The EuGB designation will be available for both EU and third-country issuers that meet all requirements until the maturity of the bond. All types of bond issuers, including financial and non-financial companies and public bodies, may voluntarily use the EuGB standard. To be called “green” the use of bond proceeds must comply with the criteria for environmentally sustainable economic activities in the sense of the Taxonomy Regulation within a defined period that cannot be longer than ten years. Green bonds may be offered to the public only after prior publication of the European green bond factsheet on the issuer’s website and after the pre-issuance review by an external reviewer that must be registered by the European Securities and Markets Authority (ESMA). The issuers of green bonds are required to disclose annual allocation reports and reports on the environmental impact of the use of the bond proceeds as well as to obtain a post-issuance review by an external reviewer. To ensure compliance with transparency rules, the national competent authorities (NCAs) of member states will be granted supervisory powers to apply administrative measures.
The EuGB Regulation was sent for scrutiny by the European Parliament and the Council. Once it is formally adopted, this proposed Regulation will be binding and directly applicable in all member states.
European proposal for a carbon border tax
On 14 July 2021, the Commission adopted a proposal for a new Carbon Border Adjustment Mechanism (CBAM) introducing a carbon price on imports of carbon-intensive steel, aluminum, cement, fertilizers, and electricity. The proposal aims to reduce the risks of ‘carbon leakage’ that takes place when polluting manufactures are transferred to countries with less stringent climate frameworks.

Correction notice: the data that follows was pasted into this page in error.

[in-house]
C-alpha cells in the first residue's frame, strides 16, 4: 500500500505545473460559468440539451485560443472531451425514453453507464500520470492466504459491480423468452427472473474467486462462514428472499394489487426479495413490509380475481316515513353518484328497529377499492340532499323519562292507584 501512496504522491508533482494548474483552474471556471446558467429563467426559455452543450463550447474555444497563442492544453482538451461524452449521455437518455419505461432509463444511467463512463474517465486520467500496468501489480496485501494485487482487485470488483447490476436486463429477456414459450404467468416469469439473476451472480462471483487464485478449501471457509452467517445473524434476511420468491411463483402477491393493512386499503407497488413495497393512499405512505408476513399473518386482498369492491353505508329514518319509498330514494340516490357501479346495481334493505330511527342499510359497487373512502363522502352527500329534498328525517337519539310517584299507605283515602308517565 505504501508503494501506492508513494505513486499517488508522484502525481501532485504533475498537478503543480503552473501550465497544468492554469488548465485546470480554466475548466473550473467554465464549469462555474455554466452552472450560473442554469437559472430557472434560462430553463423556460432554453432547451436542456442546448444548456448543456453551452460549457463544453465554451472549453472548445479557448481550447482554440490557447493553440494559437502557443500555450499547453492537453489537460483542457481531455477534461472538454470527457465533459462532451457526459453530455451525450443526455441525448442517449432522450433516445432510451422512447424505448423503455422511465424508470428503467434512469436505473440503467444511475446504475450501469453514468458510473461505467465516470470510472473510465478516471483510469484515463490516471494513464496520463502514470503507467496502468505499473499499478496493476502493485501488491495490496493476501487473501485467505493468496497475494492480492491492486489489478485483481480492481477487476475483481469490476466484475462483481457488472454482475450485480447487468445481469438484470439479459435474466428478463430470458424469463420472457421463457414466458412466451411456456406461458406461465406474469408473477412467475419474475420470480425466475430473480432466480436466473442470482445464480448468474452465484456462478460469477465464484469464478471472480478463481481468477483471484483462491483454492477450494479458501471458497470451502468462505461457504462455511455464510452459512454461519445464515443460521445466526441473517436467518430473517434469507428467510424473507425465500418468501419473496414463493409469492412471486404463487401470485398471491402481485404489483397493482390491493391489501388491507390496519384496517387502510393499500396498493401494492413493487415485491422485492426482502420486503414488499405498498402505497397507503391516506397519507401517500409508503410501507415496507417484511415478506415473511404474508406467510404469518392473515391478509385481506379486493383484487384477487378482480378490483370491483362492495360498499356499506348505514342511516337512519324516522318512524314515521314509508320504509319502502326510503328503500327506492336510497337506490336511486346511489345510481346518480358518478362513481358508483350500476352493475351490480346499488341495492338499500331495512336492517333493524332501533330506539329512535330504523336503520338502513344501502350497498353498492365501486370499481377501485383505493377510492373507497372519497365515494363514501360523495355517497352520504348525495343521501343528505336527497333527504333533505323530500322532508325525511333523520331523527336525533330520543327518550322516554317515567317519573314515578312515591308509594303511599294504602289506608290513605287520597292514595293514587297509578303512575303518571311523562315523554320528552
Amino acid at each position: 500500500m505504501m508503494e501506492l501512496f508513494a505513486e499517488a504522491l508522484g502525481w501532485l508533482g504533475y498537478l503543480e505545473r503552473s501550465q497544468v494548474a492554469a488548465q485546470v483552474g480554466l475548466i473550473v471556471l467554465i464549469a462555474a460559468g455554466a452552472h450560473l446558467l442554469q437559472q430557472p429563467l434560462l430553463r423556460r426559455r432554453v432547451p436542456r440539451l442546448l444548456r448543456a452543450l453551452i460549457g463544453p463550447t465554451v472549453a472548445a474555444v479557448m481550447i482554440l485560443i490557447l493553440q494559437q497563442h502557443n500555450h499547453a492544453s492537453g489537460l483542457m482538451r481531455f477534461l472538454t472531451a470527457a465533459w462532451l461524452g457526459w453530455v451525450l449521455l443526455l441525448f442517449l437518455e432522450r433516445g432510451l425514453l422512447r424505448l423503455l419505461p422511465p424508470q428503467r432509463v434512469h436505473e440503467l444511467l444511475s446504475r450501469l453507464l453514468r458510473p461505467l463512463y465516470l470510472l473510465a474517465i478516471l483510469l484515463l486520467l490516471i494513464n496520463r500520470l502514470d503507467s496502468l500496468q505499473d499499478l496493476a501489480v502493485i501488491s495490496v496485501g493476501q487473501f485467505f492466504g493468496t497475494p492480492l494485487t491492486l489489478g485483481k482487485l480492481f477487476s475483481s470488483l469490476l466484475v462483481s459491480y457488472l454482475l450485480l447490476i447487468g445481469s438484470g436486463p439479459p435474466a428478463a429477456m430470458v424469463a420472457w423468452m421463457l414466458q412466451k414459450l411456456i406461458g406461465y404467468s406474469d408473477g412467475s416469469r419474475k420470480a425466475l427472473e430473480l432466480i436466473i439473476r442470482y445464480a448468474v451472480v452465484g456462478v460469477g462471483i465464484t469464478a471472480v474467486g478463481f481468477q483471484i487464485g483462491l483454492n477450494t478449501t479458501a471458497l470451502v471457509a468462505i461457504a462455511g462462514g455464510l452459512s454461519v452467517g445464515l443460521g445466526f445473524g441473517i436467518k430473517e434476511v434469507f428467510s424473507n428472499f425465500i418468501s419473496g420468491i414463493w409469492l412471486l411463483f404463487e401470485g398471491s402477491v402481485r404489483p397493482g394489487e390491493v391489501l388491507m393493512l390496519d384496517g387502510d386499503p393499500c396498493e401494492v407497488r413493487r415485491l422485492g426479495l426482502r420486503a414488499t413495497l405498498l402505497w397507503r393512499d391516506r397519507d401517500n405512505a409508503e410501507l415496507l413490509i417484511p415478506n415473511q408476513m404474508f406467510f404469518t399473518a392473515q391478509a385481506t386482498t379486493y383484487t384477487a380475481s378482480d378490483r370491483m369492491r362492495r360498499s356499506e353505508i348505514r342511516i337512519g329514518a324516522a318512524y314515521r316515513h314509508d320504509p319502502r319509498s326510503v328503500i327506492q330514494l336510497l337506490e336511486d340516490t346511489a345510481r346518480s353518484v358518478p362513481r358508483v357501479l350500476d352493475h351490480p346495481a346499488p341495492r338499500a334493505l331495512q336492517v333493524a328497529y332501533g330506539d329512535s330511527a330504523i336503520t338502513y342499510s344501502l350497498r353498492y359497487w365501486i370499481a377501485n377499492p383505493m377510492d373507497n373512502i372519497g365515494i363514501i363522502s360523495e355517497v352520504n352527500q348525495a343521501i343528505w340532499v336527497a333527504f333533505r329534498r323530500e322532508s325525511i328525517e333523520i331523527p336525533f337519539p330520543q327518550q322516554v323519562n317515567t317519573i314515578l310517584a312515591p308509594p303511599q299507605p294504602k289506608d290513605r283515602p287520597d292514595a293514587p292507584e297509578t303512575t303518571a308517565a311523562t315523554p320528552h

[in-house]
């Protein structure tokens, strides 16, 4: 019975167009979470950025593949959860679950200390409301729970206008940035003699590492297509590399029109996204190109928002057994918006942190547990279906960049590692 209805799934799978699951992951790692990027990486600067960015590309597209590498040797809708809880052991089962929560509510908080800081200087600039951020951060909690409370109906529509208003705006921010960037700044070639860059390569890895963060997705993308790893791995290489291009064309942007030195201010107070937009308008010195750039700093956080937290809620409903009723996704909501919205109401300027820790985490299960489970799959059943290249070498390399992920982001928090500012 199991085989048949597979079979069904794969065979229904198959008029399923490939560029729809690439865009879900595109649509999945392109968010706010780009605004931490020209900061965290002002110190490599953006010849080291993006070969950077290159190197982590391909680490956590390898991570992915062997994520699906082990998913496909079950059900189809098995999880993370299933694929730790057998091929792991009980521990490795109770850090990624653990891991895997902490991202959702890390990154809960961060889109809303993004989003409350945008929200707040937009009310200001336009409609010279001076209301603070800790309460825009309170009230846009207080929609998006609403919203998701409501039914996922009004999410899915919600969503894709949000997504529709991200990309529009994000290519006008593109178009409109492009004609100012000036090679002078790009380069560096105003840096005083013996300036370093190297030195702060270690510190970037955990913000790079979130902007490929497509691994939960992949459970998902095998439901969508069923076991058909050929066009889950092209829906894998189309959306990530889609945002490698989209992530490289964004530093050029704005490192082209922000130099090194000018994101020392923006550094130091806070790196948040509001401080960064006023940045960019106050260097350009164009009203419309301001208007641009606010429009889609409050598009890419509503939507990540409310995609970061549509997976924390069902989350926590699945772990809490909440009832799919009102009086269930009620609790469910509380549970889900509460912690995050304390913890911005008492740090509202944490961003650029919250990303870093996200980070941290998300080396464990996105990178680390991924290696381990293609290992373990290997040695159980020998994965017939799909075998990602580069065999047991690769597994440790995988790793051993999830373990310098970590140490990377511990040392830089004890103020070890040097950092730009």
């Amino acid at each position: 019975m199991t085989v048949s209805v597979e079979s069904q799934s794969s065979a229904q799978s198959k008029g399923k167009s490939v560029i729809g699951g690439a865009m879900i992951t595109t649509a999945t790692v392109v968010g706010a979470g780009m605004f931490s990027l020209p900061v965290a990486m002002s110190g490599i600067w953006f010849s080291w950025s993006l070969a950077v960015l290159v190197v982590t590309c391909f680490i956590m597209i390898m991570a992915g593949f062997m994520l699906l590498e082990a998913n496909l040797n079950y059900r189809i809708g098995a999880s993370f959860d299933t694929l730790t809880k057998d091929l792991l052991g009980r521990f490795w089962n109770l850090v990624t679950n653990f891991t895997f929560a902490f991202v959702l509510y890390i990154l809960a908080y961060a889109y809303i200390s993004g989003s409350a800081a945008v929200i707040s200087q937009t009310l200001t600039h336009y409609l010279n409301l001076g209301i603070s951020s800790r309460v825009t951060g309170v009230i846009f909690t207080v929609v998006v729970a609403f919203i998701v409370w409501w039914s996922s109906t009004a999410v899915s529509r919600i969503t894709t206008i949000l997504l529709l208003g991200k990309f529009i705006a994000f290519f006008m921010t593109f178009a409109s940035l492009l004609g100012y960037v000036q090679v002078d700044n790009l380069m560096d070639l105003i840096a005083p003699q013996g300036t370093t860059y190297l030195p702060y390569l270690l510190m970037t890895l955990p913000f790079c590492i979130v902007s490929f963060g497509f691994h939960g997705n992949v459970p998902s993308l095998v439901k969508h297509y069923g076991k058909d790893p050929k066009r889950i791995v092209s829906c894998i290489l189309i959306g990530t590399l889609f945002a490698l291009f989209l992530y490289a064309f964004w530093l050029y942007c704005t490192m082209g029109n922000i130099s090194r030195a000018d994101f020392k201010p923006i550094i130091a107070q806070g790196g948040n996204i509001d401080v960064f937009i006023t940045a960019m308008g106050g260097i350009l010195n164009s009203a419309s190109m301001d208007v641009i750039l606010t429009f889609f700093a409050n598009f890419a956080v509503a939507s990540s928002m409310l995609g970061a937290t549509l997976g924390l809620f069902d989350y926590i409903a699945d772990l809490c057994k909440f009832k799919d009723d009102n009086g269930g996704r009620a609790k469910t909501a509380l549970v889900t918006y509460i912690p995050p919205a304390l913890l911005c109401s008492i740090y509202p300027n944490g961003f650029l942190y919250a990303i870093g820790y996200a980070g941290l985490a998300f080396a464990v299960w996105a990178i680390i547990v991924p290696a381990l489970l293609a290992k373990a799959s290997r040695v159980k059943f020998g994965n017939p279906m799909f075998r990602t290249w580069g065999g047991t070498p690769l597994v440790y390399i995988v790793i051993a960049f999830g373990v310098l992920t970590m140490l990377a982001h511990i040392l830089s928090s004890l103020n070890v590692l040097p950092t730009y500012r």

In detail, EU importers will be required to buy digital carbon certificates for the carbon price that would have been paid if the goods would be manufactured under EU carbon pricing rules. The price of the certificates will depend on the average price of permits auctioned in the EU carbon market, expressed in euro per ton of CO2. Under the proposal, EU importers must report embedded emissions and the number of goods imported on an annual basis. In contrast, once a non-EU manufacturer can prove the payment of carbon price in a third country, that cost can be fully deducted for the EU importer.
The carbon border tax will be phased in gradually. As of 2023, importers will be required to disclose emissions embedded in their goods, while other rules will be applicable as of 2026.
ECB approves its new monetary policy strategy
On 8 July 2021, the Governing Council, the main decision-making body of the European Central Bank (ECB), approved its updated monetary policy strategy and decided to upgrade its inflation target to a symmetric two percent over the medium term. The ECB will also consider a transition period in which the rate of inflation is moderately above the target. Besides, the ECB Governing Council adopted a roadmap incorporating climate change considerations into its monetary policy framework. In detail, the ECB will develop new models to monitor the implications of climate change for the economy and experimental indicators to green financial instruments as well as new disclosure requirements for private-sector assets.
On 22 July 2021, the ECB Governing Council held a meeting on monetary policy and revised its guidance on interest rates. Interest rates will remain unchanged at -0.5 percent for the rate on the main deposit facility, 0 percent for the benchmark refinancing rate, and 0.25 percent for the marginal lending facility.
Current public consultations:
Anastasia Kotovskaia is Research Assistant at the SAFE Policy Center and currently pursuing a Ph.D. in Law at Goethe University.